"You click here, you get that" considered harmful

The review session in a Scrum project is a place where both the team and the stakeholders come together to assess the current state of the project and to figure out what is left to do. On the one hand, this is important for stakeholders to get in touch with their investment. On the other hand, it is equally important for identifying possible problems or opportunities.

Most sessions I saw tend to go like this. The Scrum Master starts the session by enumerating the stories in the backlog. He takes the first story, and the concerned developers start to demonstrate the progress. They explain the story, and this explanation typically boils down to saying that the story requested that if "you click here, you should get that." Then they start the program, get to the point relevant for the story, and say "you click here, you get that." Everyone is happy, and the next developers take the stage to demonstrate the next story. And so it repeats until all stories are done.

This approach limits the review to facts stating. "You click here, you get that" is just a fact, and facts are never exciting. Facts get exciting when they are surrounded by a story that is relevant for the current context.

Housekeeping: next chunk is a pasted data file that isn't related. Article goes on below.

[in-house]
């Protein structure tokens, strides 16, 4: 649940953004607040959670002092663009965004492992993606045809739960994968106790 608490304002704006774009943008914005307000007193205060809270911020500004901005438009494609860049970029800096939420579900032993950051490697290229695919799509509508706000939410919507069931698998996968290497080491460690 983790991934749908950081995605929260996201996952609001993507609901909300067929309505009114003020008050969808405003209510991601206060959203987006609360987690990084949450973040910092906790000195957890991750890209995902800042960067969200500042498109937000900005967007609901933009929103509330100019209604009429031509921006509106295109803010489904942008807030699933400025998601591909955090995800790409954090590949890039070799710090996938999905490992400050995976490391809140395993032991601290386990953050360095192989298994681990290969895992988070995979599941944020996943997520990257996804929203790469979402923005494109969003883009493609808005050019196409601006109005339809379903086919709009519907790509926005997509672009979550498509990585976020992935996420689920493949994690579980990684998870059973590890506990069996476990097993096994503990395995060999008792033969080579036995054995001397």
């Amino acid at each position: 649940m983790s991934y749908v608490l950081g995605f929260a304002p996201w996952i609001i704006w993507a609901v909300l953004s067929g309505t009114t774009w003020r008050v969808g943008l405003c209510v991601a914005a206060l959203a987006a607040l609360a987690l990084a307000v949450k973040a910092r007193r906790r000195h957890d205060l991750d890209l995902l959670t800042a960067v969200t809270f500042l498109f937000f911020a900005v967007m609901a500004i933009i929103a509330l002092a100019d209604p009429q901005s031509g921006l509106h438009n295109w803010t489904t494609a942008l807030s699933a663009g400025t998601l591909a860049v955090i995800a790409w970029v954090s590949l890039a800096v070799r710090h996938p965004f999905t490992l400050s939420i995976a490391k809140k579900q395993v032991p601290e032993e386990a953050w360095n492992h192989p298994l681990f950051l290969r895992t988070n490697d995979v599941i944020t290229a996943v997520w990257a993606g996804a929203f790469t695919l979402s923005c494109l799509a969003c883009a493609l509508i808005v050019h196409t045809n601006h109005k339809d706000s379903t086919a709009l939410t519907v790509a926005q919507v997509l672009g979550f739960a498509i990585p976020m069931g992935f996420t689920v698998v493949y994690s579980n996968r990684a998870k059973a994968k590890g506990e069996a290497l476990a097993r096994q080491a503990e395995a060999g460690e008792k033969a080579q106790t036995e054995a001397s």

It is for this reason that many review sessions fail to incite the audience, and as a consequence, they generate little feedback. Often stakeholders have to switch from their typical activities to participate in this meeting. They might remember little from the last review they visited, and as a consequence they feel rather remote when someone is showing some details inside the product. They need context to get involved. It’s in everyone’s interest for stakeholders to bring their energy and generate feedback.

To turn the problem around, go beyond the click. Tell them a story for why the story is important. Build a little tension. Make them want it. Then give it to them. Something as simple as "In our context, it would be beneficial to get that. Would it not be great if we could just click here, and we would get that?" can do miracles with the energy in the room.

This exercise goes hand in hand with the ideas behind impact mapping. The more you emphasize the big picture and how it reflects in the actual software solution, the more everyone’s understanding is aligned, and the more chances you get to uncover traps or opportunities.

Storytelling is a skill that can be built over time. You just have to want it.

Posted by Tudor Girba at 18 August 2013, 9:29 pm with tags demo, innovation link